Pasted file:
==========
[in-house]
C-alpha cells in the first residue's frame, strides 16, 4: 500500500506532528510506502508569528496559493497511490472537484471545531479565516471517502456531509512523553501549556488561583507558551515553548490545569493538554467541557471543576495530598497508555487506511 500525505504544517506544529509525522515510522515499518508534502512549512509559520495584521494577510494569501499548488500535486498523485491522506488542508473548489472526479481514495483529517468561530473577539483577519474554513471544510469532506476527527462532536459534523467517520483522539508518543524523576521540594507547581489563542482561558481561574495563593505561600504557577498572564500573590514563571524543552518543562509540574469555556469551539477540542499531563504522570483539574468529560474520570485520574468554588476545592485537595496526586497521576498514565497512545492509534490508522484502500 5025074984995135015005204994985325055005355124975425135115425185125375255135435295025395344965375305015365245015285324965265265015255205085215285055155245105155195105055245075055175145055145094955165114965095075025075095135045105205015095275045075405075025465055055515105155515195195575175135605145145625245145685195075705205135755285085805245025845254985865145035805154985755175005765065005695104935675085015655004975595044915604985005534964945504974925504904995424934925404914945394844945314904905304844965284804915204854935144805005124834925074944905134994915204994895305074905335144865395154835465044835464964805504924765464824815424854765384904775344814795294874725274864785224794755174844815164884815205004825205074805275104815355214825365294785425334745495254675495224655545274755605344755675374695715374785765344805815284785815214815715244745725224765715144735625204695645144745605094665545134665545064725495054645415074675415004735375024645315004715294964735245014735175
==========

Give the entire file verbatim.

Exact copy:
[in-house]
C-alpha cells in the first residue's frame, strides 16, 4: 500500500506532528510506502508569528496559493497511490472537484471545531479565516471517502456531509512523553501549556488561583507558551515553548490545569493538554467541557471543576495530598497508555487506511 500525505504544517506544529509525522515510522515499518508534502512549512509559520495584521494577510494569501499548488500535486498523485491522506488542508473548489472526479481514495483529517468561530473577539483577519474554513471544510469532506476527527462532536459534523467517520483522539508518543524523576521540594507547581489563542482561558481561574495563593505561600504557577498572564500573590514563571524543552518543562509540574469555556469551539477540542499531563504522570483539574468529560474520570485520574468554588476545592485537595496526586497521576498514565497512545492509534490508522484502500 5025074984995135015005204994985325055005355124975425135115425185125375255135435295025395344965375305015365245015285324965265265015255205085215285055155245105155195105055245075055175145055145094955165114965095075025075095135045105205015095275045075405075025465055055515105155515195195575175135605145145625245145685195075705205135755285085805245025845254985865145035805154985755175005765065005695104935675085015655004975595044915604985005534964945504974925504904995424934925404914945394844945314904905304844965284804915204854935144805005124834925074944905134994915204994895305074905335144865395154835465044835464964805504924765464824815424854765384904775344814795294874725274864785224794755174844815164884815205004825205074805275104815355214825365294785425334745495254675495224655545274755605344755675374695715374785765344805815284785815214815715244745725224765715144735625204695645144745605094665545134665545064725495054645415074675415004735375024645315004715294964735245014735175